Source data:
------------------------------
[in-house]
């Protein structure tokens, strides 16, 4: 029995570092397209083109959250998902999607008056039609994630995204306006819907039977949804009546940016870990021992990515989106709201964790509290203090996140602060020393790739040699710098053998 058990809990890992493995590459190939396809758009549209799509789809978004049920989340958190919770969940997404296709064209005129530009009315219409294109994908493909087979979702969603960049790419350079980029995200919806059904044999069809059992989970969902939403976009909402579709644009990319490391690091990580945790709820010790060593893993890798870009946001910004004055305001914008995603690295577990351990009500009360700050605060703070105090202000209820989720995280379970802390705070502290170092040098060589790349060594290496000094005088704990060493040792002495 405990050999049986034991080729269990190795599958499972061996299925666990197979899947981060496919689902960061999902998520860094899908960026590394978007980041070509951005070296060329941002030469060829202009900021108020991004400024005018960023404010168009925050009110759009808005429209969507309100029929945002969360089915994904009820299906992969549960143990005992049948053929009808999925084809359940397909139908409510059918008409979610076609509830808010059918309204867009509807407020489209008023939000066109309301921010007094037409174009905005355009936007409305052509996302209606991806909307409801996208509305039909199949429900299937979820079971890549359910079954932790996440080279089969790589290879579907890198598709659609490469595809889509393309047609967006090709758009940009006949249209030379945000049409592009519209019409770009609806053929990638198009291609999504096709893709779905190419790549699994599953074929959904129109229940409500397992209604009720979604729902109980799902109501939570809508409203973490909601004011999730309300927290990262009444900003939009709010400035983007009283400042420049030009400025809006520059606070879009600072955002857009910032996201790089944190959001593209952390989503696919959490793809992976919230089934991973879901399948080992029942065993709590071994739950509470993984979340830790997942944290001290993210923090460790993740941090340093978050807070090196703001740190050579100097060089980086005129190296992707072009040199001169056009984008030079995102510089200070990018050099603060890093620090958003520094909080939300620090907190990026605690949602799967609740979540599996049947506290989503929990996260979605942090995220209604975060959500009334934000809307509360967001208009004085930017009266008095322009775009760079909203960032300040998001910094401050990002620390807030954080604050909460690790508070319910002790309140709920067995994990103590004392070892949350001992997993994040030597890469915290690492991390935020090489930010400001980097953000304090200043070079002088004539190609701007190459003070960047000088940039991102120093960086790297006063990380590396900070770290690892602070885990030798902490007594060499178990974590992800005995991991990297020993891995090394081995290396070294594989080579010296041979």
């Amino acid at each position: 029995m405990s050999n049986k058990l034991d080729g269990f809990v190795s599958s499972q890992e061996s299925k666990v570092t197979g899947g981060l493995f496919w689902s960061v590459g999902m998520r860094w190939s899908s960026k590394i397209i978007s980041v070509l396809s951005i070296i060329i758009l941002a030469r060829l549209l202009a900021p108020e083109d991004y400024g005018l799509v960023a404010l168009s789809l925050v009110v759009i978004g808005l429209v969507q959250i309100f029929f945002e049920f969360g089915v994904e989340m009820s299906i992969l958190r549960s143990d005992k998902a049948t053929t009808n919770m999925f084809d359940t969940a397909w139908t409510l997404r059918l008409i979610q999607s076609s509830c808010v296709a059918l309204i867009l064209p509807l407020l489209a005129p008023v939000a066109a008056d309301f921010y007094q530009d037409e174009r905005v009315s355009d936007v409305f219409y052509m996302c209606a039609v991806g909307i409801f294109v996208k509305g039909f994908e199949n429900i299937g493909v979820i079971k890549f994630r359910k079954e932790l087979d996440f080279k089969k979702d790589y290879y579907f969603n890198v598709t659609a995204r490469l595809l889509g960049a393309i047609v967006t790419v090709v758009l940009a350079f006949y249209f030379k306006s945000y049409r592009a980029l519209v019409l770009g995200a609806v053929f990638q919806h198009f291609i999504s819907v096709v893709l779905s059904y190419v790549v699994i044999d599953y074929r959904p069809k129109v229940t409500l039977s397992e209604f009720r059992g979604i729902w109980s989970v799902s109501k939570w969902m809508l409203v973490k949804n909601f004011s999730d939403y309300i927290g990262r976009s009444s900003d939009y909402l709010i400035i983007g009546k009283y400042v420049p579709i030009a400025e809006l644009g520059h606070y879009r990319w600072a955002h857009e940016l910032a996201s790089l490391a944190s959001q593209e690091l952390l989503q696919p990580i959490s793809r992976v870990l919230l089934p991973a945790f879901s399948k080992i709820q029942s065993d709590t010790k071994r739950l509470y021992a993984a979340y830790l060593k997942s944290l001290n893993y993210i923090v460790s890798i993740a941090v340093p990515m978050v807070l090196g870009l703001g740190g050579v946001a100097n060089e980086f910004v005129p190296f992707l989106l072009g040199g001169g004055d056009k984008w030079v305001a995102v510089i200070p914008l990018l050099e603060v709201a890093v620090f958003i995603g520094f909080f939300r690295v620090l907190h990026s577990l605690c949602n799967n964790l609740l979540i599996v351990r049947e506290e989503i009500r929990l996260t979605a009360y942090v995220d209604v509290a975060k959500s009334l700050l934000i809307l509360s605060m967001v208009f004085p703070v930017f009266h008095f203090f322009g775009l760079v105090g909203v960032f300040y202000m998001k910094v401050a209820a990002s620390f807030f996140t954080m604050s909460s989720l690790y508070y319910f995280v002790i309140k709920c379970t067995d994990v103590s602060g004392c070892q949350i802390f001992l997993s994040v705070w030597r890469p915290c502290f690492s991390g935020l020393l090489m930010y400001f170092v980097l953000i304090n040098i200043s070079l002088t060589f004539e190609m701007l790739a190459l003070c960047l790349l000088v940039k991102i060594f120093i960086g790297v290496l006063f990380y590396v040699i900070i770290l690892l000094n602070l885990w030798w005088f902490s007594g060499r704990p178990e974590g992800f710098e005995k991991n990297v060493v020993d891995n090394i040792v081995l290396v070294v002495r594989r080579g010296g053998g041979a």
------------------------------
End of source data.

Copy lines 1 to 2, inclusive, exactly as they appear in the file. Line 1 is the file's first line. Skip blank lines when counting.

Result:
[in-house]
């Protein structure tokens, strides 16, 4: 029995570092397209083109959250998902999607008056039609994630995204306006819907039977949804009546940016870990021992990515989106709201964790509290203090996140602060020393790739040699710098053998 058990809990890992493995590459190939396809758009549209799509789809978004049920989340958190919770969940997404296709064209005129530009009315219409294109994908493909087979979702969603960049790419350079980029995200919806059904044999069809059992989970969902939403976009909402579709644009990319490391690091990580945790709820010790060593893993890798870009946001910004004055305001914008995603690295577990351990009500009360700050605060703070105090202000209820989720995280379970802390705070502290170092040098060589790349060594290496000094005088704990060493040792002495 405990050999049986034991080729269990190795599958499972061996299925666990197979899947981060496919689902960061999902998520860094899908960026590394978007980041070509951005070296060329941002030469060829202009900021108020991004400024005018960023404010168009925050009110759009808005429209969507309100029929945002969360089915994904009820299906992969549960143990005992049948053929009808999925084809359940397909139908409510059918008409979610076609509830808010059918309204867009509807407020489209008023939000066109309301921010007094037409174009905005355009936007409305052509996302209606991806909307409801996208509305039909199949429900299937979820079971890549359910079954932790996440080279089969790589290879579907890198598709659609490469595809889509393309047609967006090709758009940009006949249209030379945000049409592009519209019409770009609806053929990638198009291609999504096709893709779905190419790549699994599953074929959904129109229940409500397992209604009720979604729902109980799902109501939570809508409203973490909601004011999730309300927290990262009444900003939009709010400035983007009283400042420049030009400025809006520059606070879009600072955002857009910032996201790089944190959001593209952390989503696919959490793809992976919230089934991973879901399948080992029942065993709590071994739950509470993984979340830790997942944290001290993210923090460790993740941090340093978050807070090196703001740190050579100097060089980086005129190296992707072009040199001169056009984008030079995102510089200070990018050099603060890093620090958003520094909080939300620090907190990026605690949602799967609740979540599996049947506290989503929990996260979605942090995220209604975060959500009334934000809307509360967001208009004085930017009266008095322009775009760079909203960032300040998001910094401050990002620390807030954080604050909460690790508070319910002790309140709920067995994990103590004392070892949350001992997993994040030597890469915290690492991390935020090489930010400001980097953000304090200043070079002088004539190609701007190459003070960047000088940039991102120093960086790297006063990380590396900070770290690892602070885990030798902490007594060499178990974590992800005995991991990297020993891995090394081995290396070294594989080579010296041979």